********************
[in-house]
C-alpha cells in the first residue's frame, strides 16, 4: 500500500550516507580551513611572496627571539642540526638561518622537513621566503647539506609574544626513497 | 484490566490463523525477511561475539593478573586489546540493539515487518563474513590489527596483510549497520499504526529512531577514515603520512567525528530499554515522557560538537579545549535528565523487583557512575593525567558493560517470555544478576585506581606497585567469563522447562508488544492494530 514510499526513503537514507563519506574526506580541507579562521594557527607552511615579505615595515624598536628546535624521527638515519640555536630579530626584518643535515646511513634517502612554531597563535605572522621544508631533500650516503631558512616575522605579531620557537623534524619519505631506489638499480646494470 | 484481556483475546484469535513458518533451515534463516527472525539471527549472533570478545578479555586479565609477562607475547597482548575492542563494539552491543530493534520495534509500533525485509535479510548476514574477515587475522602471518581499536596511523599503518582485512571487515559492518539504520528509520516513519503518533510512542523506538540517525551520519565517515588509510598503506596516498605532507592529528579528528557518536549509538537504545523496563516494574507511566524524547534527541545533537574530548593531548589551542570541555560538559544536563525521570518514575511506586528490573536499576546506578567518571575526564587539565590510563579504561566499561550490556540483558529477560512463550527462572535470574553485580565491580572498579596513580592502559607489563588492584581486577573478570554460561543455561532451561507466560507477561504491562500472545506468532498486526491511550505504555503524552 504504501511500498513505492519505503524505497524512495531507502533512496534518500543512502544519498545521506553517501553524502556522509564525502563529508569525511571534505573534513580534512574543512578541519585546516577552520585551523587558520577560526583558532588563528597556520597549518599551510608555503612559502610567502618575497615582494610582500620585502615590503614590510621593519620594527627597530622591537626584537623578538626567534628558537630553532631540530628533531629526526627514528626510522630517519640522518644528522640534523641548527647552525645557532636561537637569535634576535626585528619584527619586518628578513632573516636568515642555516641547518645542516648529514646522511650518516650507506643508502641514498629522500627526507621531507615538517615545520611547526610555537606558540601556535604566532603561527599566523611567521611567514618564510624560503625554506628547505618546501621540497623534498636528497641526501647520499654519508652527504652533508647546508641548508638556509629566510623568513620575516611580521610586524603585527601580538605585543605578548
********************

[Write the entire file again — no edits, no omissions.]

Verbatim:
[in-house]
C-alpha cells in the first residue's frame, strides 16, 4: 500500500550516507580551513611572496627571539642540526638561518622537513621566503647539506609574544626513497 | 484490566490463523525477511561475539593478573586489546540493539515487518563474513590489527596483510549497520499504526529512531577514515603520512567525528530499554515522557560538537579545549535528565523487583557512575593525567558493560517470555544478576585506581606497585567469563522447562508488544492494530 514510499526513503537514507563519506574526506580541507579562521594557527607552511615579505615595515624598536628546535624521527638515519640555536630579530626584518643535515646511513634517502612554531597563535605572522621544508631533500650516503631558512616575522605579531620557537623534524619519505631506489638499480646494470 | 484481556483475546484469535513458518533451515534463516527472525539471527549472533570478545578479555586479565609477562607475547597482548575492542563494539552491543530493534520495534509500533525485509535479510548476514574477515587475522602471518581499536596511523599503518582485512571487515559492518539504520528509520516513519503518533510512542523506538540517525551520519565517515588509510598503506596516498605532507592529528579528528557518536549509538537504545523496563516494574507511566524524547534527541545533537574530548593531548589551542570541555560538559544536563525521570518514575511506586528490573536499576546506578567518571575526564587539565590510563579504561566499561550490556540483558529477560512463550527462572535470574553485580565491580572498579596513580592502559607489563588492584581486577573478570554460561543455561532451561507466560507477561504491562500472545506468532498486526491511550505504555503524552 504504501511500498513505492519505503524505497524512495531507502533512496534518500543512502544519498545521506553517501553524502556522509564525502563529508569525511571534505573534513580534512574543512578541519585546516577552520585551523587558520577560526583558532588563528597556520597549518599551510608555503612559502610567502618575497615582494610582500620585502615590503614590510621593519620594527627597530622591537626584537623578538626567534628558537630553532631540530628533531629526526627514528626510522630517519640522518644528522640534523641548527647552525645557532636561537637569535634576535626585528619584527619586518628578513632573516636568515642555516641547518645542516648529514646522511650518516650507506643508502641514498629522500627526507621531507615538517615545520611547526610555537606558540601556535604566532603561527599566523611567521611567514618564510624560503625554506628547505618546501621540497623534498636528497641526501647520499654519508652527504652533508647546508641548508638556509629566510623568513620575516611580521610586524603585527601580538605585543605578548